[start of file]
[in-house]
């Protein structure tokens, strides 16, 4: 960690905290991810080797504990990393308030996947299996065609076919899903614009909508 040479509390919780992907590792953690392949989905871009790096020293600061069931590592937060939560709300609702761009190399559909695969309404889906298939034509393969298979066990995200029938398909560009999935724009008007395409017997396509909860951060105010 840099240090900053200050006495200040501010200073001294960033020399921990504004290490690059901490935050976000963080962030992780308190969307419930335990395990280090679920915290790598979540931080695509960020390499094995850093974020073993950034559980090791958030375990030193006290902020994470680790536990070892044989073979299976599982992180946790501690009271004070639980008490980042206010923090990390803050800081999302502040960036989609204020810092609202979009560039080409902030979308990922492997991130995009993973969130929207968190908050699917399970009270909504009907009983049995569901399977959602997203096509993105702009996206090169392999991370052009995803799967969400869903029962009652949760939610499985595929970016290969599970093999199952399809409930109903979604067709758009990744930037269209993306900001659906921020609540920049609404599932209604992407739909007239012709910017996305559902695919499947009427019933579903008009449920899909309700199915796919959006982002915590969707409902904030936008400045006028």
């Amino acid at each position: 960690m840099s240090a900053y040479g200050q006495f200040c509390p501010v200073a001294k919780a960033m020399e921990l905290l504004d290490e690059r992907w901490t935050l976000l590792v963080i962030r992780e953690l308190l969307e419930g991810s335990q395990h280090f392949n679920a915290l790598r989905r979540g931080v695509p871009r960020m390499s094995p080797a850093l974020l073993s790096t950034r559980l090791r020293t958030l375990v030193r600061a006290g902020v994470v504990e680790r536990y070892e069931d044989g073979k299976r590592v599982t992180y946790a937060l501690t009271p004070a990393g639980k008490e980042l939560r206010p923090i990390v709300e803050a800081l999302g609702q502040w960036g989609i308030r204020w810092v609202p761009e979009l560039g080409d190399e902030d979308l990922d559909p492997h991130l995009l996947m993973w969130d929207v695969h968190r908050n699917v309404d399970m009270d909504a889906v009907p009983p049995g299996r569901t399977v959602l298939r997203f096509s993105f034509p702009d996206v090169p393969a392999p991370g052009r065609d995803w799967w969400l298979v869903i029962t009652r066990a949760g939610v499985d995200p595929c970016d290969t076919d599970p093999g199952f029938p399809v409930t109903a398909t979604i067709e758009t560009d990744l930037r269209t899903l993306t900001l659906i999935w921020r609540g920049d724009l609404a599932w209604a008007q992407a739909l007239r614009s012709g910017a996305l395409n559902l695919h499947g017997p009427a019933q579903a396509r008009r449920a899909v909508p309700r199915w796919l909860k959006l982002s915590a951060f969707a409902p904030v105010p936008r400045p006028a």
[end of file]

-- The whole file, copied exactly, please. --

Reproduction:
[in-house]
């Protein structure tokens, strides 16, 4: 960690905290991810080797504990990393308030996947299996065609076919899903614009909508 040479509390919780992907590792953690392949989905871009790096020293600061069931590592937060939560709300609702761009190399559909695969309404889906298939034509393969298979066990995200029938398909560009999935724009008007395409017997396509909860951060105010 840099240090900053200050006495200040501010200073001294960033020399921990504004290490690059901490935050976000963080962030992780308190969307419930335990395990280090679920915290790598979540931080695509960020390499094995850093974020073993950034559980090791958030375990030193006290902020994470680790536990070892044989073979299976599982992180946790501690009271004070639980008490980042206010923090990390803050800081999302502040960036989609204020810092609202979009560039080409902030979308990922492997991130995009993973969130929207968190908050699917399970009270909504009907009983049995569901399977959602997203096509993105702009996206090169392999991370052009995803799967969400869903029962009652949760939610499985595929970016290969599970093999199952399809409930109903979604067709758009990744930037269209993306900001659906921020609540920049609404599932209604992407739909007239012709910017996305559902695919499947009427019933579903008009449920899909309700199915796919959006982002915590969707409902904030936008400045006028």
């Amino acid at each position: 960690m840099s240090a900053y040479g200050q006495f200040c509390p501010v200073a001294k919780a960033m020399e921990l905290l504004d290490e690059r992907w901490t935050l976000l590792v963080i962030r992780e953690l308190l969307e419930g991810s335990q395990h280090f392949n679920a915290l790598r989905r979540g931080v695509p871009r960020m390499s094995p080797a850093l974020l073993s790096t950034r559980l090791r020293t958030l375990v030193r600061a006290g902020v994470v504990e680790r536990y070892e069931d044989g073979k299976r590592v599982t992180y946790a937060l501690t009271p004070a990393g639980k008490e980042l939560r206010p923090i990390v709300e803050a800081l999302g609702q502040w960036g989609i308030r204020w810092v609202p761009e979009l560039g080409d190399e902030d979308l990922d559909p492997h991130l995009l996947m993973w969130d929207v695969h968190r908050n699917v309404d399970m009270d909504a889906v009907p009983p049995g299996r569901t399977v959602l298939r997203f096509s993105f034509p702009d996206v090169p393969a392999p991370g052009r065609d995803w799967w969400l298979v869903i029962t009652r066990a949760g939610v499985d995200p595929c970016d290969t076919d599970p093999g199952f029938p399809v409930t109903a398909t979604i067709e758009t560009d990744l930037r269209t899903l993306t900001l659906i999935w921020r609540g920049d724009l609404a599932w209604a008007q992407a739909l007239r614009s012709g910017a996305l395409n559902l695919h499947g017997p009427a019933q579903a396509r008009r449920a899909v909508p309700r199915w796919l909860k959006l982002s915590a951060f969707a409902p904030v105010p936008r400045p006028a």